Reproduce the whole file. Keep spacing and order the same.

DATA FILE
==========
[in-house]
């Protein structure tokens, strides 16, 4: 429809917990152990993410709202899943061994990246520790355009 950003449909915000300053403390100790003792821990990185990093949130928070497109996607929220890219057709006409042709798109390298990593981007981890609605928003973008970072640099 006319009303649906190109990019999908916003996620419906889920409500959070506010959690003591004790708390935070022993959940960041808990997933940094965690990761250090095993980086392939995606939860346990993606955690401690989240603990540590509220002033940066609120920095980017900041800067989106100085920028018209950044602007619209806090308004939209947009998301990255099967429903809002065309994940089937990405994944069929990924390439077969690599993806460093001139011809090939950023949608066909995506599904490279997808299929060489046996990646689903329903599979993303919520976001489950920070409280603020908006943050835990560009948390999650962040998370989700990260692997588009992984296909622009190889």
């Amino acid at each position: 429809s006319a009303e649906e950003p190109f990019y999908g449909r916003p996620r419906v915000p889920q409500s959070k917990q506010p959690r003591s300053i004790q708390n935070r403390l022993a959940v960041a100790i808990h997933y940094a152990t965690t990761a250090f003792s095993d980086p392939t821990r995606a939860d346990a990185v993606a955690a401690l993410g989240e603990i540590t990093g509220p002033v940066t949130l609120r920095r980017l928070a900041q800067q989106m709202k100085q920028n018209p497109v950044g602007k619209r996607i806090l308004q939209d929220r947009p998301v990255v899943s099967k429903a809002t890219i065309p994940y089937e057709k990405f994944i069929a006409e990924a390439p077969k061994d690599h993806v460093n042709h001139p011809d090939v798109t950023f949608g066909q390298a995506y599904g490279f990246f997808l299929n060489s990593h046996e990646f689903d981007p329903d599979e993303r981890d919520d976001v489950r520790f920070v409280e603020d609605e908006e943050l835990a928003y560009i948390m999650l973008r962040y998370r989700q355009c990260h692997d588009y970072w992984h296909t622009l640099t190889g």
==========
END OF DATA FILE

[in-house]
């Protein structure tokens, strides 16, 4: 429809917990152990993410709202899943061994990246520790355009 950003449909915000300053403390100790003792821990990185990093949130928070497109996607929220890219057709006409042709798109390298990593981007981890609605928003973008970072640099 006319009303649906190109990019999908916003996620419906889920409500959070506010959690003591004790708390935070022993959940960041808990997933940094965690990761250090095993980086392939995606939860346990993606955690401690989240603990540590509220002033940066609120920095980017900041800067989106100085920028018209950044602007619209806090308004939209947009998301990255099967429903809002065309994940089937990405994944069929990924390439077969690599993806460093001139011809090939950023949608066909995506599904490279997808299929060489046996990646689903329903599979993303919520976001489950920070409280603020908006943050835990560009948390999650962040998370989700990260692997588009992984296909622009190889």
């Amino acid at each position: 429809s006319a009303e649906e950003p190109f990019y999908g449909r916003p996620r419906v915000p889920q409500s959070k917990q506010p959690r003591s300053i004790q708390n935070r403390l022993a959940v960041a100790i808990h997933y940094a152990t965690t990761a250090f003792s095993d980086p392939t821990r995606a939860d346990a990185v993606a955690a401690l993410g989240e603990i540590t990093g509220p002033v940066t949130l609120r920095r980017l928070a900041q800067q989106m709202k100085q920028n018209p497109v950044g602007k619209r996607i806090l308004q939209d929220r947009p998301v990255v899943s099967k429903a809002t890219i065309p994940y089937e057709k990405f994944i069929a006409e990924a390439p077969k061994d690599h993806v460093n042709h001139p011809d090939v798109t950023f949608g066909q390298a995506y599904g490279f990246f997808l299929n060489s990593h046996e990646f689903d981007p329903d599979e993303r981890d919520d976001v489950r520790f920070v409280e603020d609605e908006e943050l835990a928003y560009i948390m999650l973008r962040y998370r989700q355009c990260h692997d588009y970072w992984h296909t622009l640099t190889g």